By Patricia Guth
In my last blog, I wrote in detail about choosing a tour company and a destination that are right for the make-up of your non-auditioned choir. To review, things to consider include a company that truly understands your singing organization and plans for them accordingly, as well as a locale that is suited to the age, mobility, and interests of your group.
Once you’ve decided on a suitable performance tour destination for your ensemble as well as determined the proper length of the trip, it’s time to think about the daily itinerary. The way each day is planned is so important to the well-being of your group, especially when you’re journeying with older travelers, which is very often the case with non-auditioned choirs included both community and church ensembles.
First things first
Obviously, the most important part of any performance tour itinerary is the concerts. You’ll want your choir to be provided with the best possible performance opportunities; concerts that they’ll remember for years to come in locations that are unlike any you’ve previously experienced. We’ve had those, even on our first trip, which didn’t go quite as well as our others.
While you might think that the ultimate performance location is opulent, elegant, historic, and so forth, what we’ve discovered is that the most meaningful and memorable concerts aren’t always in grand churches or old palaces.
While we’ll likely never forget singing in Helsinki’s famed “Rock Church” or at Salzburg’s Residenz Palace, other less-grand performances continue to permeate my memory and will always be amongst our most epic travel moments.
There was the small community center in Venice, where you could open the windows behind us and hear the gondoliers singing on the canals outside. Add to that the joy on the face of the tiny Italian woman who sang every word of Over the Rainbow with us. Magical! And the senior home in Bruck an der Letha (near Vienna), where a group of residents – most of whom couldn’t speak English – were so obviously touched by our singing that they hugged us again and again, thanking us with their best danke, then feeding us apple strudel and sachertorte until we could eat no more! Truly unforgettable!
Hence, we discovered that the people for whom we perform are often more important than the location of the concert. This is where we – as directors – need to put our egos aside and recognize that the size of the room doesn’t always equate with the depth of the experience. Rather, the size of your heart and the swell of your love for singing and sharing music is much more important.
Of course, emotions aside, you’ll also want to check on some logistics. Make sure that the concert locations are easy to reach on foot and/or are close to bus parking (see my first blog where I spoke about walking a mile on cobblestones to a concert location in Italy), that there are ample and easy-to-reach restrooms, and that risers or stages aren’t too steep or hard to reach and are comfortable for your singers, especially your older members.
We’ve found that 3 concerts on a 10-day tour is ample, avoiding the first full day and last day of the trip. Jet lag at the beginning and worries about packing and buying last minute souvenirs at the end make those difficult days for performances.
And then there’s collaboration. Most tour companies will happily pair you with local choirs for joint concerts and, for us, these have been so very special. A clever tour company like ours will do everything possible to match you with a choir similar to yours. One of our favorite memories, for example, is a performance and post-concert social with a non-auditioned mixed voice choir in Stockholm. Like my singers, they exuded a joy for singing and showed it! We could have talked for hours and many of us are still in touch with singers from that group. So, don’t miss that opportunity to share the stage and much more!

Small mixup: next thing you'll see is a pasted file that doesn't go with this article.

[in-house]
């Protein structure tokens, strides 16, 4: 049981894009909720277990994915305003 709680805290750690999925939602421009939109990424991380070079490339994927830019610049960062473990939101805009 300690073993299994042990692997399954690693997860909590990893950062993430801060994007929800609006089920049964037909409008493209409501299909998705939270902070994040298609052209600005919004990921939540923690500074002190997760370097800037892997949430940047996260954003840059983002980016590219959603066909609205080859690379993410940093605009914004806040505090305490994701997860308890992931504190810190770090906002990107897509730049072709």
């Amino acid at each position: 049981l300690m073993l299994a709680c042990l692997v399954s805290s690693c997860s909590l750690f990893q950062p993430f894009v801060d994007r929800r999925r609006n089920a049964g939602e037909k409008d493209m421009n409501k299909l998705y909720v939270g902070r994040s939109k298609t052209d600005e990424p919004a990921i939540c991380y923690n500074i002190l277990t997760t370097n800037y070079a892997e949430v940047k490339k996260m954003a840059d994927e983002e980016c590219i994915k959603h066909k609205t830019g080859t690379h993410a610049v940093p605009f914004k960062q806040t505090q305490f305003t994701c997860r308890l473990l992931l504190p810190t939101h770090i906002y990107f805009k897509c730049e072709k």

It’s all about pacing
Have you ever come home from a trip proclaiming that you need a vacation from your vacation? Often, it takes you a week to recover!!
While it’s okay, of course, to be pleasantly exhausted by the time you get home, I’ve discovered that it’s really no fun to deal with a bunch of overtired choir members each and every day of the tour. Eliminating that problem comes from working closely with your tour company to draft a daily itinerary that’s suitable to the age and stamina of your singers.
While directors of high school and college ensembles want to keep their students as busy as possible – simply to keep them out of trouble – that doesn’t need to be the case with adults. While touring, we opt for a pleasant mix of singing, sightseeing, and free time. While we make sure that we get to the see the highlights of each destination, we incorporate that free time so that our very capable adults can make their own choices, be it a nap in their hotel room or a trip to that art museum or botanical garden they’re always wanted to visit. Free time provides options, and when you’re traveling with a group of independent adults, it’s okay for them to wander off on their own or, if they prefer, spend their time in the hotel bar. That built-in free time allows for each person to exercise their individuality!
So, as you and your tour company are crafting each day’s itinerary, make sure that there are some days available for sleeping in, others with free afternoons, and some with nights where your singers can head to the opera, a nightclub, or simply take in their destination under the lights. It’s okay if you don’t do everything as one big group!
Coming up next: Tips for immersing your choir in local culture; choosing the right flights, hotels, and dining.